Its Not Raining…YET

May starts the rainy season here in South Florida. By “rain” I don’t mean drizzle, I mean torrential down pour. Determined that I will not spend another rainy season slogging through dirty water with out the protection of rain boots, I did a bit of research. Like I said in an earlier post, rubber takes at least 1,000 years to decompose so I was naturally skeptical about buying a new pair of boots and I haven’t had much luck in that department at the thrift stores. The good news is, there are ways to recycle rubber. Although it isn’t picked up at curb side like glass, paper, and plastic most city recycling centers do accept rubber for recycling. Recycled rubber can be made into new consumer goods such as shoes and rubber matting or chipped to make playground mulch.


For the Love of Feet!

For the past month, shoe shopping has been the bain of my existence. Having graduated from college, I am forced to face the fact that living in my dearly loved Sanuk flip-flops is no longer acceptable. I am trying get the world to take me seriously as a freelance artist and business women while the only thing my flops take seriously is the beach. So, the trials begin.

My demands in the shoe department leave even the most seasoned retail veterans cowering in the back corner of the storeroom. The shoe I want is eco-friendly and comfy (as my flops rather loudly suggest, I am a bit of a bum). Sounds easily enough, but that is just the beginning. I also need elegant and affordable. This is where the headache starts. Eco-friendly shoes that are elegant are rather expensive and those that I can afford are only available online, which means that I have no idea about the comfy factor.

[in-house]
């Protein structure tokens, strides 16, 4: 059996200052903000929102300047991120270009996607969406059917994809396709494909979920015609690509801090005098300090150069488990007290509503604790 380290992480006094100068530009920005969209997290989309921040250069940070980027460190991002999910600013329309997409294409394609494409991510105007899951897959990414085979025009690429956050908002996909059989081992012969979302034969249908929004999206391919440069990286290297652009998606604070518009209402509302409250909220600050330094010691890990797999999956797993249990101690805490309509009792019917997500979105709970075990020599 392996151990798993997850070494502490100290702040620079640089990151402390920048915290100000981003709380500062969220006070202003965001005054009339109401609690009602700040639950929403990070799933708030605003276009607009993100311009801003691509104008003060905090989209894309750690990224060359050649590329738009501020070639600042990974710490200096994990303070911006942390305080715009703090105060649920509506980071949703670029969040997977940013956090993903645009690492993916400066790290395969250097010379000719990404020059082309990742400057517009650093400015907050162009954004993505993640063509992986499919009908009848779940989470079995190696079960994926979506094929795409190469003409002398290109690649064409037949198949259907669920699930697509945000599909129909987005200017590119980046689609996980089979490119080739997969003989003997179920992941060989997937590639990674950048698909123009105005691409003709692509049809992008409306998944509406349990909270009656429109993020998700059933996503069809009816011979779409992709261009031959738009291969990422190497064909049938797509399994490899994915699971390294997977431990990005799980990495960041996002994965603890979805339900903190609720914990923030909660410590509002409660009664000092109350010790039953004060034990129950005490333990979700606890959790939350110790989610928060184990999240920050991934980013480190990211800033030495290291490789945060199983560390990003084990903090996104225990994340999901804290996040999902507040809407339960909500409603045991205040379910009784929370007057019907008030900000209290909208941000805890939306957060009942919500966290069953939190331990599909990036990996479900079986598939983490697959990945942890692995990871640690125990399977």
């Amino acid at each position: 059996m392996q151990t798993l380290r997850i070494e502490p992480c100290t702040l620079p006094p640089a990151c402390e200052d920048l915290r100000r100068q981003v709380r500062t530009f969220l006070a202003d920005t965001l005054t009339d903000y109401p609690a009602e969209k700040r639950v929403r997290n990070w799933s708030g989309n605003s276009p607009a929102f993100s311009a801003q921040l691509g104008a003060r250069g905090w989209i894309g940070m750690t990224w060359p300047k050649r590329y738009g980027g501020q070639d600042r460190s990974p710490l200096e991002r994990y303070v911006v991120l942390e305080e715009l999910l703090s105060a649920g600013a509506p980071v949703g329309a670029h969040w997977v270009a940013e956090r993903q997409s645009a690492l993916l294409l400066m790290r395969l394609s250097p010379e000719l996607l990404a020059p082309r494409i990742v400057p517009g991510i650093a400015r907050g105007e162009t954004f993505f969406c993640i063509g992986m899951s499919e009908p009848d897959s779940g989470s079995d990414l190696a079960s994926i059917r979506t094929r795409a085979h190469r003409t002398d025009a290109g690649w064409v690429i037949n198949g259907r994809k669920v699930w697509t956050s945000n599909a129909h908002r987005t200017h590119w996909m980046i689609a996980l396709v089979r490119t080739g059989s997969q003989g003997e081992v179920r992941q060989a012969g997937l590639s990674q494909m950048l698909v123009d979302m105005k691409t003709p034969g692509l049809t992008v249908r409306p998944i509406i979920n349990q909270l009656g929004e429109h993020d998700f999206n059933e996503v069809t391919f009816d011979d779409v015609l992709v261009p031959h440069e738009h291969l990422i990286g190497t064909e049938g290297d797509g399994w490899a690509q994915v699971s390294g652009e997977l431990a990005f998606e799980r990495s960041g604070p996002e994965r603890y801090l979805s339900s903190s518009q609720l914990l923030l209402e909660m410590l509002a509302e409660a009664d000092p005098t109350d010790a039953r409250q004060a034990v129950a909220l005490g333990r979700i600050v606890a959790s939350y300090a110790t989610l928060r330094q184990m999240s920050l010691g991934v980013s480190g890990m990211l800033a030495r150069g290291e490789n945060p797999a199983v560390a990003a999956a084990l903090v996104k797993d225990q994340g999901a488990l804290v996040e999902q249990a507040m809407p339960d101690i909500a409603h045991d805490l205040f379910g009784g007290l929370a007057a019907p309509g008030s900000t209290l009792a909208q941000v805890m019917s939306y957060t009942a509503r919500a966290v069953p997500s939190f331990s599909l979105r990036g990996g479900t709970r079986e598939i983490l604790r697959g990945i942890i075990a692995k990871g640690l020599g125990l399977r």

Sometimes, knowledge is a burden. No matter how hard I try, I simply can’t justify buying a new pair of standard of shoes. I use to tell myself it was ok since I honestly wear my shoes to death, but even a worn out pair of conventional shoes leaves a negative ecological imprint. The standard pair of shoes is created with a brand-new rubber sole that takes at least 1,000 years to decompose. Considering how many pairs of shoes the average person goes through in a life time, that fact is astounding.  Since I absolutely need shoes, I decided to do a bit of research to aid in making a wise decision in my next shoe purchase.

leather: 24-40 years

cork: 8-9 years

canvas: 1 year

wood: 8 weeks-2 months

I know that the eco-friendly/sustainability issue goes much further than decomposition, but for now that is about as far as my budget will allow me to go.  I have been combing my favorite recycling facility (thrift store) for a like-new pair of suitable shoes in my size, but unless I hit pay dirt soon I will have to break down and make an informed purchase of conventionally made shoes.  Knowing that cork is a sustainable resource does make it more desirable than wood (dispite woods quick decomposition rate), so I will be looking for pair of cork wedges with a neutral colored canvas upper.  In the mean time, I am seriously doing some research on making my own shoes.